Voters in three Congolese cities known as opposition strongholds will be excluded from presidential elections on security and health grounds, officials said, in a move that looks certain to inflame political tensions before Sunday’s ballot.
The national electoral commission (CENI) said an Ebola outbreak – the second-worst in history – was behind the postponement of voting until March in the eastern Democratic Republic of Congo cities of Beni and Butembo and surrounding areas. It cited ethnic violence for the same delay in the western city of Yumbi.
The election is meant to lead to the first democratic transfer of power in DRC, Africa’s leading copper producer and whose conflicts have in the past destabilized the entire central part of the continent.
Kizito Bin Hangi, the president of civil society groups in Beni, told Reuters the state-controlled CENI’s decision was unjustified and that residents would start protests on Thursday to demand the vote go ahead there.
Leading opposition candidate Martin Fayulu had earlier on Wednesday warned the CENI against any move to shelve voting in Beni and Butembo. “The pretext of Ebola is fallacious because there has been campaigning in these areas. It’s yet another strategy to hijack the truth of the polls,” he tweeted.
Paul Tshilumbu, a spokesman for the UDPS party of the other main opposition candidate, Felix Tshisekedi, told Reuters Tshisekedi would participate in Sunday’s vote despite the CENI’s announcement.
The elections – also incorporating legislative and provincial polls – were originally meant to take place in 2016. They have been repeatedly postponed since then, sparking violence in which security forces have killed dozens of people.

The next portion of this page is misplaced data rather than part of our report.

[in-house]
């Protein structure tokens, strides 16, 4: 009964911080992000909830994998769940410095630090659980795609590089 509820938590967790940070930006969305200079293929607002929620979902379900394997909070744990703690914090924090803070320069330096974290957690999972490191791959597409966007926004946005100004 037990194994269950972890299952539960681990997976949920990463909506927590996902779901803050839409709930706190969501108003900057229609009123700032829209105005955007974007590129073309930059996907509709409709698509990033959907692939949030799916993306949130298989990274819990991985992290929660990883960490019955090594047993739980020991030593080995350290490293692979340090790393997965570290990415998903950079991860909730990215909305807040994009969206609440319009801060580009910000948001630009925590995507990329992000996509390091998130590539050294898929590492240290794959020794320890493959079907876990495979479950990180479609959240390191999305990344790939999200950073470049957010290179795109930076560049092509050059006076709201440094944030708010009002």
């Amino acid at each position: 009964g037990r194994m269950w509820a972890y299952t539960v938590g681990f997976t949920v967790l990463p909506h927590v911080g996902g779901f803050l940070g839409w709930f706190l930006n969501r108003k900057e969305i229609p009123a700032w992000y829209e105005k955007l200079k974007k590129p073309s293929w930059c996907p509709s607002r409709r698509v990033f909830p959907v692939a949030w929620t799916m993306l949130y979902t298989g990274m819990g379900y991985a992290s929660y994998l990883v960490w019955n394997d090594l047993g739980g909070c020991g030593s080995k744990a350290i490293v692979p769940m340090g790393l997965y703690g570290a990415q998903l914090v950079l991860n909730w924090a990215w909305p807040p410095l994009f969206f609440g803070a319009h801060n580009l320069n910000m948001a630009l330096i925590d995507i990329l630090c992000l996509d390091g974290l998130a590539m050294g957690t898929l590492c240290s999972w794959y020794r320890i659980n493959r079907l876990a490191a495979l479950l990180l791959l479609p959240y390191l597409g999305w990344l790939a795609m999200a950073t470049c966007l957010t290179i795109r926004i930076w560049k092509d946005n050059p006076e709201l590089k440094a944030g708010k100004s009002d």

The CENI pushed the election date back by seven more days last week due to delays deploying voting materials.
Explaining the three exclusions, it said on Wednesday: “Elections lead to important movements of voters toward polling places, thus leading to concentrations of people … raising the risk of propagation of this disease and providing the conditions for terrorist attacks.”
Voting elsewhere in the vast central African nation would go ahead on Sunday as planned. Final results for the presidential vote would be announced on Jan. 15, with the new president sworn in on Jan. 18, the CENI said.
It did not explain how votes in Beni, Butembo, and Yumbi would be accounted for in the result.
The three cities, which account for more than 1.2 million of Congo’s roughly 40 million registered voters, are known as bastions of opposition to outgoing President Joseph Kabila, who is supporting his former interior minister, Emmanuel Ramazani Shadary, in the race.
Longtime President Kabila, 47, has governed since his father’s assassination in 2001. He won elections in 2006 and 2011, although the latter was marred by widespread accusations of fraud.
Besides the Ebola outbreak, Beni and its surrounding areas have suffered repeated militia attacks over the last four years that have killed hundreds of civilians. In Yumbi, more than 100 people died in ethnic violence last week.